So what is the correct year for the chassis – I have no primary sources to refer to?

David Beilby


18/06/13 – 07:19

Edinburgh bought several batches of saloons with this kind of MCW body including Guys and some similar Daimlers. The body was basically a pre war design.

Chris Hough


18/06/13 – 18:15

Yes, FEA 156 is 30′ long. The chassis was lengthened when the body was fitted, as this was legal by then.

Tony Martin


26/09/13 – 06:33

With regards to the radiator finish, the bus was restored as original as can be, as part of the 156 group we have photos in colour that show 156 had a painted radiator compared to the more ‘standard’ finish that was used with Daimler, I believe they were painted depending on the engine, but when I have found out the correct reason why I will let you all know.

Dan


28/09/13 – 17:46

It’s lovely to see one of these W. Bromwich buses looking impeccable. In my RAF service days in the late 1950’s we’d go into Brum from time to time and see a W. Bromwich bus whizzing across a junction or lurking in a side road. I honestly never saw one other than faded and tatty. It didn’t help that B’ham Corp’n vehicles were always impeccable, greatly helped by a policy of no adverts.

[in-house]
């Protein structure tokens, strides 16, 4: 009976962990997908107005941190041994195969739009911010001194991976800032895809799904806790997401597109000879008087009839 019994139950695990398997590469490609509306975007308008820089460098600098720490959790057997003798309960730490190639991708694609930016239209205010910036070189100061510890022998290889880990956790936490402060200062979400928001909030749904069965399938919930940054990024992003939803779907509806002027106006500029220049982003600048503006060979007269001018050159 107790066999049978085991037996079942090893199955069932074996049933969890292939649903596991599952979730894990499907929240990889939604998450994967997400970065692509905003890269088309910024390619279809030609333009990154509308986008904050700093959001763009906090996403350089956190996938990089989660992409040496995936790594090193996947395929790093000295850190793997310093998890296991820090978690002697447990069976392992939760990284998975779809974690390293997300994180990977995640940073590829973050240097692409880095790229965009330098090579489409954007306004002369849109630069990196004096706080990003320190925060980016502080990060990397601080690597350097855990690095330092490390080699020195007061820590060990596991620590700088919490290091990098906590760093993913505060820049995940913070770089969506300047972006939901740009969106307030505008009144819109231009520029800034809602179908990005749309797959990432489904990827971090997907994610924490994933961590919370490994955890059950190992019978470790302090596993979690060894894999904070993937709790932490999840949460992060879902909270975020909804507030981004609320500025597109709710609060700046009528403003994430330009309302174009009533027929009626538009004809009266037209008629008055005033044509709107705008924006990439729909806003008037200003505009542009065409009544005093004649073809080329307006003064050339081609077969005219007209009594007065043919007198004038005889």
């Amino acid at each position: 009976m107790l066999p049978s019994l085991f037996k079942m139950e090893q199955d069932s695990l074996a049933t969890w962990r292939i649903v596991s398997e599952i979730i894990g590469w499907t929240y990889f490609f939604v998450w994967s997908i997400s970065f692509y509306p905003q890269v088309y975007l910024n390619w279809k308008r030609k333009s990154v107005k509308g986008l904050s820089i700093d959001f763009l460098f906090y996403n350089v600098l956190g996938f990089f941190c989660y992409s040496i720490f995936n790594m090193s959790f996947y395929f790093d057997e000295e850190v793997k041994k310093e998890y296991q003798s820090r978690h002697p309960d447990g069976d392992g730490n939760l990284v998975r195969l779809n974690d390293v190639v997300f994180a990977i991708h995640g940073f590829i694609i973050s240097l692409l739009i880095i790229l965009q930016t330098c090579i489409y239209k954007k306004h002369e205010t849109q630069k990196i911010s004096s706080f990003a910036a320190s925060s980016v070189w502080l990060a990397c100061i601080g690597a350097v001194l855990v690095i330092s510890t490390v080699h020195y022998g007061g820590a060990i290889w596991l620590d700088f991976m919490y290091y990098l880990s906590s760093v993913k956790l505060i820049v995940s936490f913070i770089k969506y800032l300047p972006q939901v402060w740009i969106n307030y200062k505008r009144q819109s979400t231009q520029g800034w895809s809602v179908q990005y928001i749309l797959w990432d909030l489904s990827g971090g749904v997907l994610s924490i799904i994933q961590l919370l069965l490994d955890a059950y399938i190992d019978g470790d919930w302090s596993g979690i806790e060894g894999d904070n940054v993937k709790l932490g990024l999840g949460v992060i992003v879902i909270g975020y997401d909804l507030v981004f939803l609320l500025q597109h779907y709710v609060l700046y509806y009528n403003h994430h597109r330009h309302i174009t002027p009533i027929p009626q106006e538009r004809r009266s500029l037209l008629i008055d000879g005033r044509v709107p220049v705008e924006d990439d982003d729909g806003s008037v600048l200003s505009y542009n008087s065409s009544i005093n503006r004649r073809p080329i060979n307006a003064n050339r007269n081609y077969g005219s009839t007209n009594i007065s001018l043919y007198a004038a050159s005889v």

Chris Hebbron


11/11/13 – 09:49

GEA 174

Seen here together are 156 and the recently restored 174 at an event at AMRTM, Aldridge.

Tony Martin


11/11/13 – 15:18

They make a fine pair, tony. Thx for posting.

Chris Hebbron


23/02/14 – 15:17

Re: FEA 156. What a stunning body style this was. I probably saw all these when I worked in West Brom and I always considered them to be unique especially with the rear cut-away entrance and no door. The driver also appeared to sit up very high.
Re: GEA 174. Yet another stunning body style. The flared skirt just makes for a truly handsome vehicle. I rode these as often as I could on the 74 & 75 routes in preference to the Birmingham buses. They had the front row of seats in the lower deck turned at right angles to face each other.
Pity the Beclawat top hinged window vents to the front upper deck are missing. Most likely unable to find any replacements.

Jerry Morgan


 

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Old Bus Photos from Saturday 25th April 2009 to Wednesday 22nd September 2021